Belfast Telegraph

Friday 9 October 2015

Top Commons expenses claimant Ian Paisley Jnr maintains defence of costs


Published 14/09/2013

Ian Paisley Jnr
Ian Paisley Jnr

Ian Paisley Jnr has stonewalled further questions about his expenses claims after it was discovered he received a £4,000 advance.

It comes after Mr Paisley was revealed as claiming more expenses than any of the 650 other MPs during the 2012/2013 House of Commons term.

He topped the board with a combined cost totalling £232.042.33 to April 2013.

But, following the most recent revelation, Mr Paisley refused to comment as to why or when he received the substantial advance.

He referred the Belfast Telegraph to his previous statement in which he termed the expenditures, including £28,761.36 for office cost allowances such as electricity bills, stationary, newspapers and rent, as "unavoidable costs".

He said: "The business expenses are unavoidable costs that an MP incurs whilst running a busy constituency office and commuting to Parliament.

"I am doing a full-time job with one of the highest speaking records in the Parliament. I also ask an above average number of questions to the Government."

Out of the total amount, £131,837.76 goes on a payroll for his four full-time and two part-time staff while a further £69,946.21 went on parliamentary expenses.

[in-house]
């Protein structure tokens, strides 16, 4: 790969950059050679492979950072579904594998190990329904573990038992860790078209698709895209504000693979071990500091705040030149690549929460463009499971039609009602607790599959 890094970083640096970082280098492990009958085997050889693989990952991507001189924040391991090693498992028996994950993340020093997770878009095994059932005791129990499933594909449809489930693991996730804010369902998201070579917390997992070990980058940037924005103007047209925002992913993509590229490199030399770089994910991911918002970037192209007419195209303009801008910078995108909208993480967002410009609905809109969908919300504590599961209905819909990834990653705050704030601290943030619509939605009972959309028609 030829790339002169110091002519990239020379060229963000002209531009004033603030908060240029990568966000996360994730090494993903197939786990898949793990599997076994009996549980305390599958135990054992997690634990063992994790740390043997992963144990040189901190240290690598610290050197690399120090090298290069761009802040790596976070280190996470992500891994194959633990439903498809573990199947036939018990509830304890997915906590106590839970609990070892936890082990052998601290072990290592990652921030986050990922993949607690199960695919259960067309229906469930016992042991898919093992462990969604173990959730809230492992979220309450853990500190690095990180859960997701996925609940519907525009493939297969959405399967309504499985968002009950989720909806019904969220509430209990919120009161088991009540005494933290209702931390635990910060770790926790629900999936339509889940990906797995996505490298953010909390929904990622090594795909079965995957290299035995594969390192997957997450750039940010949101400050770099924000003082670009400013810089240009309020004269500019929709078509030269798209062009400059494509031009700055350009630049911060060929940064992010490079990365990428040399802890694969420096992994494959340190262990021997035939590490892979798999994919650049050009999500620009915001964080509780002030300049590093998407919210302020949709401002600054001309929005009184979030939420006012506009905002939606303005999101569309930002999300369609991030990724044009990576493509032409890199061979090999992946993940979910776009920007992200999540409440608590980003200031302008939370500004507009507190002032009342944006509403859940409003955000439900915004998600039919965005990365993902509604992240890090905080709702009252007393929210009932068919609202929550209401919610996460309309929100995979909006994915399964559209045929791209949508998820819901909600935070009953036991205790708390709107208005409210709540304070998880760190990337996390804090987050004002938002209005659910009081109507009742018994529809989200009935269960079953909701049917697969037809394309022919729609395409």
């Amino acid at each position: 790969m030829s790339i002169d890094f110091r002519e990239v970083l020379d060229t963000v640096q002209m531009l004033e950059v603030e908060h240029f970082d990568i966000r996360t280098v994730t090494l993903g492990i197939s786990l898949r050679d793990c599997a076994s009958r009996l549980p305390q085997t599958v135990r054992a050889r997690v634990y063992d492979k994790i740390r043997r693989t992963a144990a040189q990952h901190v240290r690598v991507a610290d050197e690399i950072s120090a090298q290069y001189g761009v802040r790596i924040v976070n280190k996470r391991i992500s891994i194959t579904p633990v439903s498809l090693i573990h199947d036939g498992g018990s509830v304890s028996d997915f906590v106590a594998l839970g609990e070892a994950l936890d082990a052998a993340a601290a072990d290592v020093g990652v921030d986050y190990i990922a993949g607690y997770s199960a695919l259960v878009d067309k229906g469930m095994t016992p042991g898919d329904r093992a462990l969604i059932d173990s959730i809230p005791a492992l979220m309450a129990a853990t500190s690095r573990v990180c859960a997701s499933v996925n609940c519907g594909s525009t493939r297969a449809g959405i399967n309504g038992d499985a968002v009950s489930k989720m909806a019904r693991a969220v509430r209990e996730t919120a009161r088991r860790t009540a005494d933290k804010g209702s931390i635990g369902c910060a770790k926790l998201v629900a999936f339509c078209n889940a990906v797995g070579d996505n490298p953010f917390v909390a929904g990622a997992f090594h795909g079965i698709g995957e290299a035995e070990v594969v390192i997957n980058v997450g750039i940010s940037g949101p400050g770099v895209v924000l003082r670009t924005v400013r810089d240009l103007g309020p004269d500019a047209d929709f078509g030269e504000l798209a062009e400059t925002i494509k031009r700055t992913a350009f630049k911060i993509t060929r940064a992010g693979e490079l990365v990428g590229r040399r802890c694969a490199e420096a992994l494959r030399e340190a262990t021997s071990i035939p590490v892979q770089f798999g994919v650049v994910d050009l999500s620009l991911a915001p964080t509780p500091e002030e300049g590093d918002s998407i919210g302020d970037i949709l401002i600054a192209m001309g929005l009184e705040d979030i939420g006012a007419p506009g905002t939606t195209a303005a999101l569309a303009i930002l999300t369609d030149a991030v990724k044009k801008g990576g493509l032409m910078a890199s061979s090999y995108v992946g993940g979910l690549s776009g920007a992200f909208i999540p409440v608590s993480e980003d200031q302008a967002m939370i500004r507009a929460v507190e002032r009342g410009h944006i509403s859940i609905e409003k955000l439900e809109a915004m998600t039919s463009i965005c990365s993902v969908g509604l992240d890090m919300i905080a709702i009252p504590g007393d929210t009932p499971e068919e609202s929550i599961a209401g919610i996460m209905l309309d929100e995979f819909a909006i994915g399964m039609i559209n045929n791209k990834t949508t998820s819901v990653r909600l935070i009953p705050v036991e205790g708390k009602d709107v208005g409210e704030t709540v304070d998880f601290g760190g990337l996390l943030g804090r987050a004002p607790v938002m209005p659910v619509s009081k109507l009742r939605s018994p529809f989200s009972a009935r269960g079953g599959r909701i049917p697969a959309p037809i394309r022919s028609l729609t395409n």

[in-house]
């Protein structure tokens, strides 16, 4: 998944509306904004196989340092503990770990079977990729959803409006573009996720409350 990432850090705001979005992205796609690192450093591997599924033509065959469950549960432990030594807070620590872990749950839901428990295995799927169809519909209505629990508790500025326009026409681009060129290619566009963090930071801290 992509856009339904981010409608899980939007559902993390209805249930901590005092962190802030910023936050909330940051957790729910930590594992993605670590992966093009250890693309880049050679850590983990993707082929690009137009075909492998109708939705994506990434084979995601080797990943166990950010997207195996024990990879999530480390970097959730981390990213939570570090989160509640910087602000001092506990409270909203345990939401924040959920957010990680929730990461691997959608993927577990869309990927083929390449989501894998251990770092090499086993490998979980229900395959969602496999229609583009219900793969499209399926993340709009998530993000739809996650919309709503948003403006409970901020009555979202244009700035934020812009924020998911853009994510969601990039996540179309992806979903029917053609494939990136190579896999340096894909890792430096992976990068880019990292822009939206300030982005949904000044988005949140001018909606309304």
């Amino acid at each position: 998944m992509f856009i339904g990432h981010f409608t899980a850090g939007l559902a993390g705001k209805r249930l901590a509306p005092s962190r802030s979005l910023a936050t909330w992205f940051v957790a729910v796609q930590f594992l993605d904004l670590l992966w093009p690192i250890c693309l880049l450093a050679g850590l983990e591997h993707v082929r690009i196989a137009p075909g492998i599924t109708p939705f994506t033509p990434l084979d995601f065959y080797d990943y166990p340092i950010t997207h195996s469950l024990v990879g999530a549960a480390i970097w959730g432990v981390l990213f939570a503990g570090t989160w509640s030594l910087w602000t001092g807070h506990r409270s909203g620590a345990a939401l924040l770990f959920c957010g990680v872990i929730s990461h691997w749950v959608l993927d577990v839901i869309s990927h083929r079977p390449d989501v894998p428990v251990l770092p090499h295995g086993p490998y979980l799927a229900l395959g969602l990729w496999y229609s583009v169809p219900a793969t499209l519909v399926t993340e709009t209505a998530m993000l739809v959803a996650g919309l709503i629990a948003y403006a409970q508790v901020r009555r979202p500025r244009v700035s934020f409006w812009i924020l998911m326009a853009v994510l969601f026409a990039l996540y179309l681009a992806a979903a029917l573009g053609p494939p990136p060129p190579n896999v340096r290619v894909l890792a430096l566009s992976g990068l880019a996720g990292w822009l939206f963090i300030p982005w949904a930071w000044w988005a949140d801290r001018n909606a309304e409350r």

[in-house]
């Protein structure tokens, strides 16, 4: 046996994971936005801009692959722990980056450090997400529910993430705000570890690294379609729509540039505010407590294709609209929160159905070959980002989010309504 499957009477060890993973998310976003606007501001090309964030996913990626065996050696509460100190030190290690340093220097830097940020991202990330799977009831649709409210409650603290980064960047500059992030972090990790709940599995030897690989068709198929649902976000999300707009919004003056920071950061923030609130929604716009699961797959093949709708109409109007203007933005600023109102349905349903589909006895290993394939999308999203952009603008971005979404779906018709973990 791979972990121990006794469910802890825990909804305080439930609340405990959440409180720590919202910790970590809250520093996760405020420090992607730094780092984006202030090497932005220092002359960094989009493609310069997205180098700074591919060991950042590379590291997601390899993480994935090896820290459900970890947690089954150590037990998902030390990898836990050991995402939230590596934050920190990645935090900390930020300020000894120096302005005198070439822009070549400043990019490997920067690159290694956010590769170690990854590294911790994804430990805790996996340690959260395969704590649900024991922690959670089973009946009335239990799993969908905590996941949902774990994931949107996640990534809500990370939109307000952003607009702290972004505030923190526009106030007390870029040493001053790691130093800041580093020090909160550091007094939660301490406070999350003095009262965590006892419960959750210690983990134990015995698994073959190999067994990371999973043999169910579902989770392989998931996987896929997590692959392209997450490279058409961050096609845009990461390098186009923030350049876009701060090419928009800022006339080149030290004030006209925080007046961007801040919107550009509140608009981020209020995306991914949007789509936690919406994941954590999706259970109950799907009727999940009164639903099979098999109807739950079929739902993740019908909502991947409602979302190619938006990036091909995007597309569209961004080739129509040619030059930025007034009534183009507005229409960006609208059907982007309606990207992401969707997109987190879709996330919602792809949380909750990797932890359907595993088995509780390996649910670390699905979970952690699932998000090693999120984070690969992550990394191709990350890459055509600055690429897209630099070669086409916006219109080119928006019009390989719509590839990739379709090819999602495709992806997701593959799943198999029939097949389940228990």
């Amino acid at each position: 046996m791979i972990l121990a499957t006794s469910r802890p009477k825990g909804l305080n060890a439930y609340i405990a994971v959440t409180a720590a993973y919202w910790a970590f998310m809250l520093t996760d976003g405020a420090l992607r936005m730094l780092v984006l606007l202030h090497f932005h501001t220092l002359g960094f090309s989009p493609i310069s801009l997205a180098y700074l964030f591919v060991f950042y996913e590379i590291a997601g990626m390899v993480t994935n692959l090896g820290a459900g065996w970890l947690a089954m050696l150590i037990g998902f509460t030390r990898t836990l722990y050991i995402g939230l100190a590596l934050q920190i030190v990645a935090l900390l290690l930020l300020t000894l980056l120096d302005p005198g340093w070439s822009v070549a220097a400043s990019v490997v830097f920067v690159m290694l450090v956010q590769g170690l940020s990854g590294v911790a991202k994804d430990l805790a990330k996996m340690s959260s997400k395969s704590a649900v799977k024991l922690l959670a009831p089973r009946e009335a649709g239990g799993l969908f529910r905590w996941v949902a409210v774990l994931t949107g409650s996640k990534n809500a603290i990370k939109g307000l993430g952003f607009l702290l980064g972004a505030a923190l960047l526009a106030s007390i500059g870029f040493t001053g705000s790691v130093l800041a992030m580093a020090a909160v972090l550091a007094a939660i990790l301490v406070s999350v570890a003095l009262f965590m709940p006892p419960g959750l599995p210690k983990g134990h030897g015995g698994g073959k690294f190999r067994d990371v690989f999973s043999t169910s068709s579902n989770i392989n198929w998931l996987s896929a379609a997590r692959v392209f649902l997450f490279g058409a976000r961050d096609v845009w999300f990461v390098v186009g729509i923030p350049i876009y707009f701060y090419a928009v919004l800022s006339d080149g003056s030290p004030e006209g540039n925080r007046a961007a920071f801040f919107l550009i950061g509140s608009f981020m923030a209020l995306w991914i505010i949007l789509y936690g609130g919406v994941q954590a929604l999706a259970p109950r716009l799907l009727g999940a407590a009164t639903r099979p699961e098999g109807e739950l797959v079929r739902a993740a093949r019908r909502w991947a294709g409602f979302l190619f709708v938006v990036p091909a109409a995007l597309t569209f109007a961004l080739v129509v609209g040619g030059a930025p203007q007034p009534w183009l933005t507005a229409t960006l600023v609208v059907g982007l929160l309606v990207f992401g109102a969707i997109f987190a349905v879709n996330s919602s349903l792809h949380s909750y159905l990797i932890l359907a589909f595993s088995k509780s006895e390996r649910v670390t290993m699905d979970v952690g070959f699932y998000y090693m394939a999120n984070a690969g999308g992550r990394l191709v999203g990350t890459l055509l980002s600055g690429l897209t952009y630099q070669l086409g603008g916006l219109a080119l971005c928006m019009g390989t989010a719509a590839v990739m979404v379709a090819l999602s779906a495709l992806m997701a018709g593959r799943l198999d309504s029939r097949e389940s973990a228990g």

The North Antrim MP's expenses included £24,904.13 on accommodation and £45,039.08 on travel and other expenses. He said: "I host a significant number of constituent visits to Parliment even during recess and my constituency has benefited in terms of coverage, jobs and investment."

"Once again, I stress, none of this money goes to me as MP or my family. They are legitimate expenses signed off by IPSA."

Eleanor McGrath from the Tax Payers' Alliance said that while politicians should get appropriate support for their work, taxpayers have every right to question the amount of money they claim.

The news comes after the shock resignation of SDLP MLA Conall McDevitt after it was discovered he failed to declare £6,000 earned from a public relations company.

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